Because our favourite grocery store uses soy flour in most of their in-house breads, I never bothered to check in with the baker about their bagel ingredients. I just stopped buying them, but I missed them. I love their chewiness and texture that is so different than regular bread.
So, now that I've made them twice, I can vouch for this recipe. They were not tough to make and didn't take any longer than my bread recipe.
And it's fun to stick your finger through the hole and twirl it. Alice and Laura liked that part too. That may account just a little for their inconsistent shape.
This recipe comes from Julie van Rosendaal, a Calgary food critic and traffic reporter. She also has a very good blog full of recipes and food ideas that real people (even people with a toddler) can try. I'm not great at kneading, so I did most of this in my stand mixer, the same way I make all of our bread.
3 1/4 tsp active dry yeast (I used the quick rise stuff)
1 Tbsp brown sugar
1 Tbsp canola oil
4 - 5 cups all purpose flour
2 tsp salt
In a large bowl, stir yeast and brown sugar into 1 1/2 cups lukewarm water until it dissolves. Let it stand for five minutes
unitl it gets foamy. (Even though I used the quick rise yeast, I did this part just so I got the ingredients in the bowl in the same order).
Stir the oil and 1 cup flour into the yeast mixture, then add
the salt and enough of the remiaing flour to make a soft dough (usually about 2 1/2 cups). Turn the sough out only a lightly floured surface and knead, gently incorporating more flour until it is smooth and elastic. It should take about ten minutes. (I just kept using the mixer with a dough hook,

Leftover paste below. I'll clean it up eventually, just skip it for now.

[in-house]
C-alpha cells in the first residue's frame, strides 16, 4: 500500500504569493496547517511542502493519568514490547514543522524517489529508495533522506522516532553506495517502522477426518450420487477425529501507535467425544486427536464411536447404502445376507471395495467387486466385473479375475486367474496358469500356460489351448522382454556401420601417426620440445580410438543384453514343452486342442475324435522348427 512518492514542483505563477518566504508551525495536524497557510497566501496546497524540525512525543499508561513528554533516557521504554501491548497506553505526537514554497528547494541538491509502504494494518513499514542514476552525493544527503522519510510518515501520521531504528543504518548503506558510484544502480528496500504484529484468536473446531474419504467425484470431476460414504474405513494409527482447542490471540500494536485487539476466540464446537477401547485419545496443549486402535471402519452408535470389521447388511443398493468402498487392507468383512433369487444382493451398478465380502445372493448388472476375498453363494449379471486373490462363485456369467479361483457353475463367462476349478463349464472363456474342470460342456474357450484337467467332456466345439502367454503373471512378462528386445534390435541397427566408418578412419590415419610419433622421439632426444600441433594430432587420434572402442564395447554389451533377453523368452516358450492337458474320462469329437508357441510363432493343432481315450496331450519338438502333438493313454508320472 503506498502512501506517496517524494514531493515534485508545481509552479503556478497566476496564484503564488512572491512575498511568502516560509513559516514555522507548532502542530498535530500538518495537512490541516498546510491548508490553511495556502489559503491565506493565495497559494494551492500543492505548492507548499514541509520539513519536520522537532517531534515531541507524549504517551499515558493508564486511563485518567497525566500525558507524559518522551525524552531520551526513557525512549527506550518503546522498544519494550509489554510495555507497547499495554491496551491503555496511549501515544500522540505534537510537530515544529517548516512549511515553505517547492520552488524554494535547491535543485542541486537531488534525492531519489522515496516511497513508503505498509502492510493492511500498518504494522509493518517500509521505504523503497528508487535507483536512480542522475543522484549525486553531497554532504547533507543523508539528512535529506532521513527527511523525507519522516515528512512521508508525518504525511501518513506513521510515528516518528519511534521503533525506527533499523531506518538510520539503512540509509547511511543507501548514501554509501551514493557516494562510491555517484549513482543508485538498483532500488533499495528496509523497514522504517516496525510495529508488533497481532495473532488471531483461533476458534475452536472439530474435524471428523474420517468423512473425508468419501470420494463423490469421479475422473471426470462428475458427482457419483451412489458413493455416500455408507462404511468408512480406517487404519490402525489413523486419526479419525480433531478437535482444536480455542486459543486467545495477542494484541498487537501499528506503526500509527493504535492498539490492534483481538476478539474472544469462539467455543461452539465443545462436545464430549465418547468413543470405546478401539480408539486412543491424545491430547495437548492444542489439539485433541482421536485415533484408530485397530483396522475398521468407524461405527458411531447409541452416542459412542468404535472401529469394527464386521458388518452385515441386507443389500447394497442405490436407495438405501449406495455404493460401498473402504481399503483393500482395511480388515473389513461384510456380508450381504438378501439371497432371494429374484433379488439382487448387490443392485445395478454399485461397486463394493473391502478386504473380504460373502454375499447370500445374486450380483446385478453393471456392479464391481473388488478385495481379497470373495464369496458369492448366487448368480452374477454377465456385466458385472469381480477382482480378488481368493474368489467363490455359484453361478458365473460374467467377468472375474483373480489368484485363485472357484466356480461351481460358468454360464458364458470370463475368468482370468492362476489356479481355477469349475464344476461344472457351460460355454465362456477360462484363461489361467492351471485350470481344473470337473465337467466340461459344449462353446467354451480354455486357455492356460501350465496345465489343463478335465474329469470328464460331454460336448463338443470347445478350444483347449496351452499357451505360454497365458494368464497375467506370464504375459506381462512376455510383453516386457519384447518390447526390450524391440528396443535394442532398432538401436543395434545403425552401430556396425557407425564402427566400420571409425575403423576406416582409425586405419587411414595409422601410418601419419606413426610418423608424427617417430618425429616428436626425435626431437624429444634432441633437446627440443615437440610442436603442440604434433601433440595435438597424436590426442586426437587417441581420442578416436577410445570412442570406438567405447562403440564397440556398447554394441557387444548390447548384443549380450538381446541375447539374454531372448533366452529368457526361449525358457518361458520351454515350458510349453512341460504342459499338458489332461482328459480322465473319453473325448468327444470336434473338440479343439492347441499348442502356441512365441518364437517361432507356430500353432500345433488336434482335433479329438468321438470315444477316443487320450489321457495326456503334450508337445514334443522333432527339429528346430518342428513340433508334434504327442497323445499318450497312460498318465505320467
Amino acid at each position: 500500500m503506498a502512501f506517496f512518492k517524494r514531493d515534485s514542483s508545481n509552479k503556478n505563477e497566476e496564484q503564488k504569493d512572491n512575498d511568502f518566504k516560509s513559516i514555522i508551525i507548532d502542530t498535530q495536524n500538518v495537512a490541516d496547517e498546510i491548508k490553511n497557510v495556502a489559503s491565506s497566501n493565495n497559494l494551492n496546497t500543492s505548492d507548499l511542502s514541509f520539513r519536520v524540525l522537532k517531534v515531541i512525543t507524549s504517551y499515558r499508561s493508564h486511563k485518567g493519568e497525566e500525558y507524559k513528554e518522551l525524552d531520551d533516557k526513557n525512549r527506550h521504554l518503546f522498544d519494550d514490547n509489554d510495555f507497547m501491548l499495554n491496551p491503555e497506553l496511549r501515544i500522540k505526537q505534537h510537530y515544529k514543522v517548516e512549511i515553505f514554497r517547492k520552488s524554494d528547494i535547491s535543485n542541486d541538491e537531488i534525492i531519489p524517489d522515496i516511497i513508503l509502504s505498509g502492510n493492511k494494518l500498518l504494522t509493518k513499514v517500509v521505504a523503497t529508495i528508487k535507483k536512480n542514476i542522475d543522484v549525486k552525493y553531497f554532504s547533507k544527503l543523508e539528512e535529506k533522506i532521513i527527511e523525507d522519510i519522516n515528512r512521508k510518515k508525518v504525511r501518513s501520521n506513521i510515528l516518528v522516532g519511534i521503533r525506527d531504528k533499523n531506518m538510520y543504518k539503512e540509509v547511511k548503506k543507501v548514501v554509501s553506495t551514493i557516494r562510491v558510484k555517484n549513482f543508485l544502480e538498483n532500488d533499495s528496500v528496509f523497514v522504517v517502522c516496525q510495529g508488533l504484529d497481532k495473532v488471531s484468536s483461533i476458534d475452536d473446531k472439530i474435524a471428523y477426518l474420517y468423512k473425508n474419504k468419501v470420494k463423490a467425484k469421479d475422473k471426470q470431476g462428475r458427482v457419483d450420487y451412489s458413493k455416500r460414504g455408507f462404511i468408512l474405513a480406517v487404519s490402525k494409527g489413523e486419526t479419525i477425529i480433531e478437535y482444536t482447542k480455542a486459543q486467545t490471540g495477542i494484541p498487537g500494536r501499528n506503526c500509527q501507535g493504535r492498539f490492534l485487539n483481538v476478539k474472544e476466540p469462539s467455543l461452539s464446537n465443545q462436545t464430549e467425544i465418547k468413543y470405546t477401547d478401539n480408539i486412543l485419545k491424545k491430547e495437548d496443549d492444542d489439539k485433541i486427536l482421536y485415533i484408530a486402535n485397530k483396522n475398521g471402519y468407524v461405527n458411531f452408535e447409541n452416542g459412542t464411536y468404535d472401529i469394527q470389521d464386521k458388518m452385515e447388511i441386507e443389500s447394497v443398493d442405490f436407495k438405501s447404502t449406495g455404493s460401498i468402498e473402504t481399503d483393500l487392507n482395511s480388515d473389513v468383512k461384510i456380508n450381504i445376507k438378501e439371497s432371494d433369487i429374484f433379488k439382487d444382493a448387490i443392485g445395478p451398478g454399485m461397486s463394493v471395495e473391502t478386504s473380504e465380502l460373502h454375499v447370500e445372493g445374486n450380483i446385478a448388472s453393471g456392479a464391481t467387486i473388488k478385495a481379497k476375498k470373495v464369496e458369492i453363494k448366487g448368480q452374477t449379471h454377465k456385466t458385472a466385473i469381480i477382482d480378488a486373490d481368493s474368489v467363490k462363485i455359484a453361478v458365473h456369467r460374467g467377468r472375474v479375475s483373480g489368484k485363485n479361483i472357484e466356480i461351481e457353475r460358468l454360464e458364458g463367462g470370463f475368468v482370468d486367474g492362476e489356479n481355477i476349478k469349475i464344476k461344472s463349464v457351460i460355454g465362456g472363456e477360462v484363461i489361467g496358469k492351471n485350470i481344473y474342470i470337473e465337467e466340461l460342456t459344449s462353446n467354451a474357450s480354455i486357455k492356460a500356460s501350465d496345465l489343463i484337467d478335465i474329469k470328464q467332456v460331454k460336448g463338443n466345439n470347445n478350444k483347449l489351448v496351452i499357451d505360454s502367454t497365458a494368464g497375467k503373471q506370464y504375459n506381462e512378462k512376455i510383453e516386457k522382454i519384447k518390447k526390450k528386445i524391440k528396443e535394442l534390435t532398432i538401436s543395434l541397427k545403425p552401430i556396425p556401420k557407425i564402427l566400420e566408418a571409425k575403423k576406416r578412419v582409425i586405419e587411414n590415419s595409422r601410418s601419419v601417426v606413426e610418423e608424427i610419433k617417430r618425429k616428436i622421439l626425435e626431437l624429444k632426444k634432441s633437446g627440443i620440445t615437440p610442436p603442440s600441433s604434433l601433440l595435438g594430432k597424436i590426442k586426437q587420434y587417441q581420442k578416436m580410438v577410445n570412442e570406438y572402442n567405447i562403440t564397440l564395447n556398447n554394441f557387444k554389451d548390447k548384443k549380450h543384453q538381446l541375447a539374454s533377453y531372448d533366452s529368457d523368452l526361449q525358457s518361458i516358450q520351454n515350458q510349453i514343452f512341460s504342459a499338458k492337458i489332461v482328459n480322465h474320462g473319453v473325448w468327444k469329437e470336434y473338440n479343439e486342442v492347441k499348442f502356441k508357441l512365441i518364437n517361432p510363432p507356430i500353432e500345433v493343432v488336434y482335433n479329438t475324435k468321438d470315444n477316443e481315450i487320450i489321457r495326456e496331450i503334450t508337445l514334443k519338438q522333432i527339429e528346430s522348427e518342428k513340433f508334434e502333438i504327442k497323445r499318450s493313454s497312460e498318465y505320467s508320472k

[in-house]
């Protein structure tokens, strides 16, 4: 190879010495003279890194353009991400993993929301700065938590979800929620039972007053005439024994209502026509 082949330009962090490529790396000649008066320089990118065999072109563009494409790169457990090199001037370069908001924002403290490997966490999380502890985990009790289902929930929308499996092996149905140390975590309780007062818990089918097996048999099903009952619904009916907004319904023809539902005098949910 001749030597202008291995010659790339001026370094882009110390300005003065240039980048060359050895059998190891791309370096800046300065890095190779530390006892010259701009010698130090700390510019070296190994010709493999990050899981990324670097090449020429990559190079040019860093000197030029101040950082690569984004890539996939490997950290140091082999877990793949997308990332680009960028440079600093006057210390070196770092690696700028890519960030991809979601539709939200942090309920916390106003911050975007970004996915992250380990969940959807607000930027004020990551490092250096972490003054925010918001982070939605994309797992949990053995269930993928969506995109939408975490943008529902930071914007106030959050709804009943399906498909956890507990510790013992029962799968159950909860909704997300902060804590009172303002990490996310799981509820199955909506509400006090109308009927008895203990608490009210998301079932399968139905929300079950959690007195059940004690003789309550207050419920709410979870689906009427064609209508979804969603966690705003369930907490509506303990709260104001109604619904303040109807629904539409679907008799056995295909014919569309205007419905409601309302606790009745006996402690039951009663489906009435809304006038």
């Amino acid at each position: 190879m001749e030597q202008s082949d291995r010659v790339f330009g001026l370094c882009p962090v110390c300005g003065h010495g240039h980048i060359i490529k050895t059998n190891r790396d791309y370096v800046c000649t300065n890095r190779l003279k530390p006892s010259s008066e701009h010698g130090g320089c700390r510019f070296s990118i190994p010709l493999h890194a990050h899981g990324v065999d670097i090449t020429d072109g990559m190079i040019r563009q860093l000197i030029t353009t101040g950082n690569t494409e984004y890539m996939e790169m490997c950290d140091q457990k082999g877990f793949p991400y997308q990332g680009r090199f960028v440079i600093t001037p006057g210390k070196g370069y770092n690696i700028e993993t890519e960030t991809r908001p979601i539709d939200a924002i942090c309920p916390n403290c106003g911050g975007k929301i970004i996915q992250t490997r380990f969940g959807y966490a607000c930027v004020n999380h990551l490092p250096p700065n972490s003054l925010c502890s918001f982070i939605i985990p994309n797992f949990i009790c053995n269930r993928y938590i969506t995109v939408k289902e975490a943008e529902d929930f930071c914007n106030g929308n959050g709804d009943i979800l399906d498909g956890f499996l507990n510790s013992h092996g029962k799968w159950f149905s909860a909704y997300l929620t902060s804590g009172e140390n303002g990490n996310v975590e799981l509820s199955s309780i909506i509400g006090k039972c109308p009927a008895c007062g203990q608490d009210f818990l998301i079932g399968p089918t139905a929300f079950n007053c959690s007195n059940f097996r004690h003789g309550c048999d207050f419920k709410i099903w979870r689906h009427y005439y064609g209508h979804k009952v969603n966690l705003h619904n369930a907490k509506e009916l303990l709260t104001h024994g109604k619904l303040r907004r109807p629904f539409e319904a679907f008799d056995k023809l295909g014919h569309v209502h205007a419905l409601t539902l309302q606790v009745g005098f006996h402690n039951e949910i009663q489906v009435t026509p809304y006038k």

adding enough so that the dough formed a soft ball, softer than a bread dough.)
Cover with a towel and let it rest for about 15 minutes.
Divide the dough into 10 - 12 pieces. Roll each piece into a rope and then shape into a circle, pinching the ends together. (I made a log out of the whole ball of dough, cut it into 12, stuck my finger through it and twirled until we liked the size of the hole. That was more fun.)
Let rise for 20 minutes. Boil a big pot of salted water and
preheat the oven to 425.
When the water is boiling, reduce the heat to a simmer and gently place a few bagels at a time into the water. Simmer for
one minute, then flip them over and cook for another 30 seconds. Remove them with a slotted spoon and place on a wire rack to dry. Once they've all been boiled, place on a cookie sheet and bake for 20 minutes until golden.
Sprinkle with sesame, poppy or caraway seeds just before baking.
Add cheese, garlic, onions, raisins, cinnamon, or fruit while kneading for the last few minutes. We used some raspberries in ours.
It looks like a lot of instructions, but it's really just mix, knead, rise, boil
and bake. It was well worth it and the texture was great. Next time I might
try her method of forming the shape though because ours were not very high,
but I'll miss the twirling.